I haven’t been able to go online for six weeks due to a massive computer crash, which I saw coming but didn’t anticipate on in time. When I went back online a few days ago, I stumbled upon an article that states that research found that mentally ill people receive inferior medical care. Didn’t surprise me the least. Neither did the finding that did surprise the researcher: the poor care received by people with mental health issues is not linked to their active psychiatric symptoms, but to their diagnoses!
It is not so much that people with mental illness receive less medical care – in fact, quantitatively they may receive more care -, but that it is qualitatively inferior. I haven’t yet had the experience myself, but I know from fellow patients that bias against psychiatric diagnoses often leads to less-than-standard treatment. “Oh, no need to hurry,” a nurse shouted across a full emergency room to the doctor, running over to check on a young woman’s possible neck injury, “she has a borderline diagnosis!” Some people I know get their every medical concern questioned as if it were something they either inflicted upon themselves (self-injury) or that is due to depression or stress.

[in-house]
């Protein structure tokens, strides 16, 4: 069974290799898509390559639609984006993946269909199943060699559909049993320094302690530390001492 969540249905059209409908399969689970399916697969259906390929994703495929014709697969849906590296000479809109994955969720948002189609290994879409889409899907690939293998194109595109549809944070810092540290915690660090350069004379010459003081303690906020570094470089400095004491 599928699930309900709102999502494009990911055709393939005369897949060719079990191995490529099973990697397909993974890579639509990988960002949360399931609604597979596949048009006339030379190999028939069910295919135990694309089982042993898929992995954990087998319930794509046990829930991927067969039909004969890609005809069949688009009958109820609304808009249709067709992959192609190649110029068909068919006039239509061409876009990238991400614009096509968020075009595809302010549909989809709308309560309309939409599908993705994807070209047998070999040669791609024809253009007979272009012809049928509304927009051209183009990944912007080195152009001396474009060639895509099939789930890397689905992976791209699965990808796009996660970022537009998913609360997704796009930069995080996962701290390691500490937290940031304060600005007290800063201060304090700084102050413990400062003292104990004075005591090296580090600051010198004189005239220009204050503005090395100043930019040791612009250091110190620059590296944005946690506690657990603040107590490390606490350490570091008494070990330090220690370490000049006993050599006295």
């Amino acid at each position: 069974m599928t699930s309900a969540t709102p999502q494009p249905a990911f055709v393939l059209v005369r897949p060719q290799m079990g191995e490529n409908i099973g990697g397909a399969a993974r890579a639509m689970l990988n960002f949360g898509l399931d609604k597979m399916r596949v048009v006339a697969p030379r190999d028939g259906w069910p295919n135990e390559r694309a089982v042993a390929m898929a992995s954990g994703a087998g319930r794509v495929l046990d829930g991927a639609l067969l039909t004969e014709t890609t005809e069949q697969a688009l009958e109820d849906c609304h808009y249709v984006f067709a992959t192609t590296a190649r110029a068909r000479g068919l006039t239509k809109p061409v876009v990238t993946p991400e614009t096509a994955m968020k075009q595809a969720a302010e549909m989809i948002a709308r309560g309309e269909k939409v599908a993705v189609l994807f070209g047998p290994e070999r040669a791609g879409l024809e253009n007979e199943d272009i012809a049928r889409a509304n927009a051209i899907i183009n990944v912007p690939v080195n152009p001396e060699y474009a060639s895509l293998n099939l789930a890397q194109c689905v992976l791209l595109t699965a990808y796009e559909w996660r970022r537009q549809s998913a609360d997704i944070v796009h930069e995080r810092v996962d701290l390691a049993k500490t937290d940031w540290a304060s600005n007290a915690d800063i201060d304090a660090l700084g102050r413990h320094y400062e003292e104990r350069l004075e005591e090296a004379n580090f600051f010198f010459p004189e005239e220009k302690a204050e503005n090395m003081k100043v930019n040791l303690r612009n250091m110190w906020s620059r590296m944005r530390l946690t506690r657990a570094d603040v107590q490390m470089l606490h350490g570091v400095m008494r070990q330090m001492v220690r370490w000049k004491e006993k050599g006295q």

And the fact is, people with psychiatric disabilities are at an increased risk of physical health conditions due to a combination of often poorer lifestyles and the side effects of psychotropic medications. Possibly, people with mental illness also seek care less adequately than do healthy people, which means they may actually need more monitoring for physical health.